An international consortium of researchers says it plans to increase by more than 10-fold the catalog of eukaryotic species that are tagged by a DNA barcode, and to develop new barcoding technology to identify specimens rapidly and inexpensively.
The first phase of the project, which will generate a library of barcoded species, will largely involve Sanger sequencing technology, according to one of the organizers. Second-generation sequencing technologies will find applications in environmental barcoding studies later on, and a long-term goal of the project is to develop a hand-held barcoding sequencer.
The initiative, called International Barcode of Life Project, or iBOL, currently involves 26 countries. Planning for iBOL started last year at a workshop at the University of Guelph in Canada that brought together a variety of international researchers with a shared interest in barcoding.
Barcoding involves sequencing a short, standardized gene region that differs between species. In animals, for example, researchers use a portion of the mitochondrial cytochrome c oxidase I gene as a barcode.
iBOL's first aim is to create a reference library by barcoding 5 million specimens representing 500,000 species within five years. This project, set to begin next year, will significantly expand the current library, which comprises approximately 41,000 barcoded species.
iBOL is currently focused on raising at least $100 million of its $155 million budget from various funding sources around the world, according to a project outline published by the consortium in July.
What distinguishes this project most from other large-scale efforts is that each sequence read derives from a different sample, according to Paul Hebert, director of the Biodiversity Institute of Ontario at the University of Guelph and an iBOL organizer.
To generate a 650-base read for each of hundreds of thousands of samples, "Sanger sequencing technology is really the only feasible way to go," he says.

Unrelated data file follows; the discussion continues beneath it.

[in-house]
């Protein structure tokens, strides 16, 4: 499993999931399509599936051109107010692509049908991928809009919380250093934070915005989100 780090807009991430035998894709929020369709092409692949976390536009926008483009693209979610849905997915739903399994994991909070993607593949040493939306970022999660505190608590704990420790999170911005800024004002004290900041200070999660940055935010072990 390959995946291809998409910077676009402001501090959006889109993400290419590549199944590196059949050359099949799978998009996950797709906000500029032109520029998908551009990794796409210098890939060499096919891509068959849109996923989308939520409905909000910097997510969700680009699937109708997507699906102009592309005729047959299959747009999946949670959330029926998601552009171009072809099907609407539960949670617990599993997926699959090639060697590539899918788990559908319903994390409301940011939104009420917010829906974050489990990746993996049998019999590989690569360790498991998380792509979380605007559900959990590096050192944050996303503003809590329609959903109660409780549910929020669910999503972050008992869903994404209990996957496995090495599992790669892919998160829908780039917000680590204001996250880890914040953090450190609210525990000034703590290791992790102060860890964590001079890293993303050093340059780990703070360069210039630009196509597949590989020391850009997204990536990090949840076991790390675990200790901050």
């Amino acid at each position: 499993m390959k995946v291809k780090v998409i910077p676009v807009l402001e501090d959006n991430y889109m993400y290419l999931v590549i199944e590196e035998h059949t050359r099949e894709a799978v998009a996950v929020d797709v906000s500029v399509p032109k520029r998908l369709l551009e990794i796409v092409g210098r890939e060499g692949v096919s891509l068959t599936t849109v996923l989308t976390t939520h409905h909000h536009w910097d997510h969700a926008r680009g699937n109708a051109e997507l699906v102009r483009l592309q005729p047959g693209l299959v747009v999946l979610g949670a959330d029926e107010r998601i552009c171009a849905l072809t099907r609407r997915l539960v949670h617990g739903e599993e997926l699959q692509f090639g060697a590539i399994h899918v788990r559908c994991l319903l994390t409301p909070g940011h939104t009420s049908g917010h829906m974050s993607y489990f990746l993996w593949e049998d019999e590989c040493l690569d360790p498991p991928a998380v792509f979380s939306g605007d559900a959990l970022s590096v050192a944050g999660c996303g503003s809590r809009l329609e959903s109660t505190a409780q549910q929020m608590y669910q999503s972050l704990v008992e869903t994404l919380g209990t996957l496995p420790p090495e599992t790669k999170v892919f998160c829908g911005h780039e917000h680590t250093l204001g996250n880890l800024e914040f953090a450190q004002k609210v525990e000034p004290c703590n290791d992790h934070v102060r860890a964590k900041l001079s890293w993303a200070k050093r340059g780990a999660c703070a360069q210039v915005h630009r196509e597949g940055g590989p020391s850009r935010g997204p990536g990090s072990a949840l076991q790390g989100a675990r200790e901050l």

— Julia Karow
Oxford Nanopore Technologies acquired exclusive rights to develop and market nanopore technologies from Harvard University and collaborators at the University of California, Santa Cruz, and the National Institute of Standards and Technology. The company says label-free nanopore technology could help to reduce the cost of DNA sequencing.
In its second-quarter earnings report, Helicos BioSciences said its grant revenue was $251,000 for the period, while its net loss grew to $11.9 million, an increase of 47 percent from the same quarter in the previous year. President Steve Lombardi said problems with reagent stability hindered efforts to get new sales. The company reported no revenue from product sales during
Helicos BioSciences announced receiving a second order for its instrument, but did not name the research center placing the order.
Molecular Engineering Approach to Study Long-Term Synaptic Plasticity
Grantee: Jingyue Ju, Columbia University
Began: Feb. 1, 2008; Ends: Jan. 31, 2012
Ju and his team will continue development work on their Massive Parallel DNA Sequencing Chip System for use in digital gene expression, with the aim of doing large-scale expression studies in single neurons. According to the abstract, the tools will be tested on the memory-forming network of Aplysia, a unique model organism for neurobiology.
Microbial community profiling of sewage contamination in the Great Lakes
Grantee: Sandra McLellan, University of Wisconsin
Began: Jun. 15, 2008; Ends: May 31, 2010
McLellan and her team will use massively parallel DNA sequencing strategies to study the microbial communities and other sewage contamination present in the Great Lakes in the northern US. The lakes serve as drinking water to 40 million people, and bacterial content of the water is unknown.